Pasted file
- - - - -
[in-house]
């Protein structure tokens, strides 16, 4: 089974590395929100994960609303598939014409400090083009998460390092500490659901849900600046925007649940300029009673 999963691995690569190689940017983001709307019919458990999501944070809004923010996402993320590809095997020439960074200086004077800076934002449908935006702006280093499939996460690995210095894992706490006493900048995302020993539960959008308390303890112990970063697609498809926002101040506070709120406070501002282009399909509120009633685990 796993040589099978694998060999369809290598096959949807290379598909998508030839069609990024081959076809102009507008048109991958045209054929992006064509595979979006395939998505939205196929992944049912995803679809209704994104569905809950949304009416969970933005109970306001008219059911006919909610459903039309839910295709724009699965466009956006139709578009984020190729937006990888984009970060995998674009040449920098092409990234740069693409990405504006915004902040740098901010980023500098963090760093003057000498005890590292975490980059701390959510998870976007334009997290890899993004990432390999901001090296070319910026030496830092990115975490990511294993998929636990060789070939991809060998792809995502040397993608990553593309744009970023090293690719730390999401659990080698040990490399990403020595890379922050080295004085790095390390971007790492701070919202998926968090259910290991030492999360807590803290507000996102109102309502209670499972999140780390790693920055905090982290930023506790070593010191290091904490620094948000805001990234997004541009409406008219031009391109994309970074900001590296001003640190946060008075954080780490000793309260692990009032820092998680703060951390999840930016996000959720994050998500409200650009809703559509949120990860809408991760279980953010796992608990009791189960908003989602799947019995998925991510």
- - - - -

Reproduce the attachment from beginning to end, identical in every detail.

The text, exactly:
[in-house]
């Protein structure tokens, strides 16, 4: 089974590395929100994960609303598939014409400090083009998460390092500490659901849900600046925007649940300029009673 999963691995690569190689940017983001709307019919458990999501944070809004923010996402993320590809095997020439960074200086004077800076934002449908935006702006280093499939996460690995210095894992706490006493900048995302020993539960959008308390303890112990970063697609498809926002101040506070709120406070501002282009399909509120009633685990 796993040589099978694998060999369809290598096959949807290379598909998508030839069609990024081959076809102009507008048109991958045209054929992006064509595979979006395939998505939205196929992944049912995803679809209704994104569905809950949304009416969970933005109970306001008219059911006919909610459903039309839910295709724009699965466009956006139709578009984020190729937006990888984009970060995998674009040449920098092409990234740069693409990405504006915004902040740098901010980023500098963090760093003057000498005890590292975490980059701390959510998870976007334009997290890899993004990432390999901001090296070319910026030496830092990115975490990511294993998929636990060789070939991809060998792809995502040397993608990553593309744009970023090293690719730390999401659990080698040990490399990403020595890379922050080295004085790095390390971007790492701070919202998926968090259910290991030492999360807590803290507000996102109102309502209670499972999140780390790693920055905090982290930023506790070593010191290091904490620094948000805001990234997004541009409406008219031009391109994309970074900001590296001003640190946060008075954080780490000793309260692990009032820092998680703060951390999840930016996000959720994050998500409200650009809703559509949120990860809408991760279980953010796992608990009791189960908003989602799947019995998925991510």